Janine Iannarelli, president of Par Avion aircraft consulting, based in Houston, Texas, has weathered the storm, but after 17 days with international deals on hold she wasn’t excited by the solutions the U.S. Congress and executive branch came up with to deal with its debt and budget problems.
The way Iannarelli tells it, when the FAA aircraft registry shut down, sales deals shut down with it. “New aircraft couldn’t be delivered and any transactions that needed the registry basically had to wait,” she explained to AIN.
And now that things have restarted? “I saw the circular distributed by the government right after the restart and it said that all the mail, faxes, etc. received during the shutdown will be marked as having been received October 17. They don’t know what else to do. They will treat it in the order in which it was received, it said.”
For Par Avion, which specializes in overseas sales and acquisitions, the shutdown meant aircraft waiting for N-numbers for importation were delayed. “Now that things are restarting I am noticing some prioritization. The international transaction I have will close about five days after the restart, according to my escrow agent,” she said. But it’s too late for some of the interior and paint work that was scheduled for the aircraft. It all must be rescheduled, and some might have to be done at other shops, because of scheduling conflicts.
“Those are the unseen costs,” explained Iannarelli. “For those shops, that work was, well, perishable. When the aircraft couldn’t show up, maybe they were able to fill the slot, maybe they weren’t. And if they weren’t, then that time, and the money, is gone now.” In the case of her deal three vendors were impacted, losing work booked weeks in advance.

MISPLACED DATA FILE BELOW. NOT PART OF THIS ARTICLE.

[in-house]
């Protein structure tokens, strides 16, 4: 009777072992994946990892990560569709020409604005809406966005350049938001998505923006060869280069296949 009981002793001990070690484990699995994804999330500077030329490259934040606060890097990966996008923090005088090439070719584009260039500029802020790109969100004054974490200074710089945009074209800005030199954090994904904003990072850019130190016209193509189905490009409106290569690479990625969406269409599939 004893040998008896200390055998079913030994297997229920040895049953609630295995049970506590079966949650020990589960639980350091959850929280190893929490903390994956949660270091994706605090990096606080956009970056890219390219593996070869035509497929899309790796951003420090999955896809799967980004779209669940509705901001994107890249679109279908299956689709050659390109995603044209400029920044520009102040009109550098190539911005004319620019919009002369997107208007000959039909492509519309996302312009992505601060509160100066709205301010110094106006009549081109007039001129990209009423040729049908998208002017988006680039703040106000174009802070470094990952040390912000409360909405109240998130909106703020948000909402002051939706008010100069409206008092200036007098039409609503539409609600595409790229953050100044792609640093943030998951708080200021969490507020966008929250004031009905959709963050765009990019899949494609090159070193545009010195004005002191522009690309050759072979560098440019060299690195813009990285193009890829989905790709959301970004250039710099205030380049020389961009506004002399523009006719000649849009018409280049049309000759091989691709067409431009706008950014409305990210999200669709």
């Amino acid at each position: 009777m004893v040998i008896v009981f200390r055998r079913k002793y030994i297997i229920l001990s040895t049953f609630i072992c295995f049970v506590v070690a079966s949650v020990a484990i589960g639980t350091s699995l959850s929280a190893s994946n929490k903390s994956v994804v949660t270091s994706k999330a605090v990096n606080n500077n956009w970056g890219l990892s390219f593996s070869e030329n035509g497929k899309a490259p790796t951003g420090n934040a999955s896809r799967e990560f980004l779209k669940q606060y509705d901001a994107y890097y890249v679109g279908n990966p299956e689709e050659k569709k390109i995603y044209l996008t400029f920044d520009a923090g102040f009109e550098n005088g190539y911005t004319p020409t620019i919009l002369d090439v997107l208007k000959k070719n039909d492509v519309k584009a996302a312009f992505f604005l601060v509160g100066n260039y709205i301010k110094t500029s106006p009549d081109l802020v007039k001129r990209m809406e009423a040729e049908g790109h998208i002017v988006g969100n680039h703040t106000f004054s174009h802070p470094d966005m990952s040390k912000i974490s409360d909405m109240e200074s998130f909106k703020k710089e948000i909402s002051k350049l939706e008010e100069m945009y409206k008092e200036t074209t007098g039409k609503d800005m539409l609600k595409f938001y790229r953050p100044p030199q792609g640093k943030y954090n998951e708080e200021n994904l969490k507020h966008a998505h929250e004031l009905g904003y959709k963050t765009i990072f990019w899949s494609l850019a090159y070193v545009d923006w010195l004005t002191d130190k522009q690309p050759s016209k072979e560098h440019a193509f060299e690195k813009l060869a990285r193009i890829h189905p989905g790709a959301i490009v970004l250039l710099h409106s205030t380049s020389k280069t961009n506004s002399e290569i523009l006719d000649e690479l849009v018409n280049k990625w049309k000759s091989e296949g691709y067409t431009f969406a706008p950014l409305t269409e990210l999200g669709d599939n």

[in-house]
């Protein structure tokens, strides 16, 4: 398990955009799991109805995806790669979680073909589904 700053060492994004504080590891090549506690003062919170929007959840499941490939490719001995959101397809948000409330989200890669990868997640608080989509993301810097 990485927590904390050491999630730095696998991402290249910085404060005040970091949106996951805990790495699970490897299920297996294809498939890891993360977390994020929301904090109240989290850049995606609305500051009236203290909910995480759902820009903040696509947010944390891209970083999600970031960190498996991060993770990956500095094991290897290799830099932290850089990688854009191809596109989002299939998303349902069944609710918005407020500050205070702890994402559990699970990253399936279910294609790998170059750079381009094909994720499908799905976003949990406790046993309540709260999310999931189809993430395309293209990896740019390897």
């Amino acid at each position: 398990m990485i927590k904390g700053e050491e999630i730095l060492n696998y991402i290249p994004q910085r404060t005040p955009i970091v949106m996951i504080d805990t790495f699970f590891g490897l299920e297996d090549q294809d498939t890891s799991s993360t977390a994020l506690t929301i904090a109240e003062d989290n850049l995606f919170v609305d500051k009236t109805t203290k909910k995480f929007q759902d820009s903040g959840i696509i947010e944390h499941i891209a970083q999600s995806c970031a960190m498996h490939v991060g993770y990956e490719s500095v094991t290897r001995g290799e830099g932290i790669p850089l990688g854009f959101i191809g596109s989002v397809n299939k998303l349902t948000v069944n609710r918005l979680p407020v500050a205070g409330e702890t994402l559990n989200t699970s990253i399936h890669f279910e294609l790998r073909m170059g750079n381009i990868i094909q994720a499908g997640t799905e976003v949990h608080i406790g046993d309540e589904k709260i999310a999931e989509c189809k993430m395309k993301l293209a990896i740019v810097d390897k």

And the question remains: what happens in three months? Will we be back in the same circumstances? And how can aircraft brokers plan for it?
Iannarelli has started by inserting new language into her letters of intent, which typically have stated dates by which deals should be closed and consequences if those dates are missed. “We basically state that if, in the event of delays such as a government shutdown, beyond all parties’ control, these delays are not to impact the deal,” she said. “Our buyers are very willing to say that they are committed to the transaction, even if it goes past the expected cut-off date.”
Beyond contract language Iannarelli is working to get Par Avion’s deals closed before the next deadline, in February. “I’m not fear mongering, but I’m honestly concerned,” she said. “Communication is key in an unusual situation, beyond your control. You’ve got to keep a dialogue open with everyone who is involved in the transaction. And as far as my business? We’ve stepped up marketing to help get deals closed before the end of the quarter, for tax reasons, and because aircraft values reset on January 1 every year. It will just be better for everyone if the deals can be transacted by December 31.”
Iannarelli, who is a long-time member of both Women in Aviation, International (Booth No. C10939) and NBAA, will be available at the WAI booth today from 2 to 3 p.m. to share insights into aircraft consulting and guidance for others seeking to advance their business aviation careers.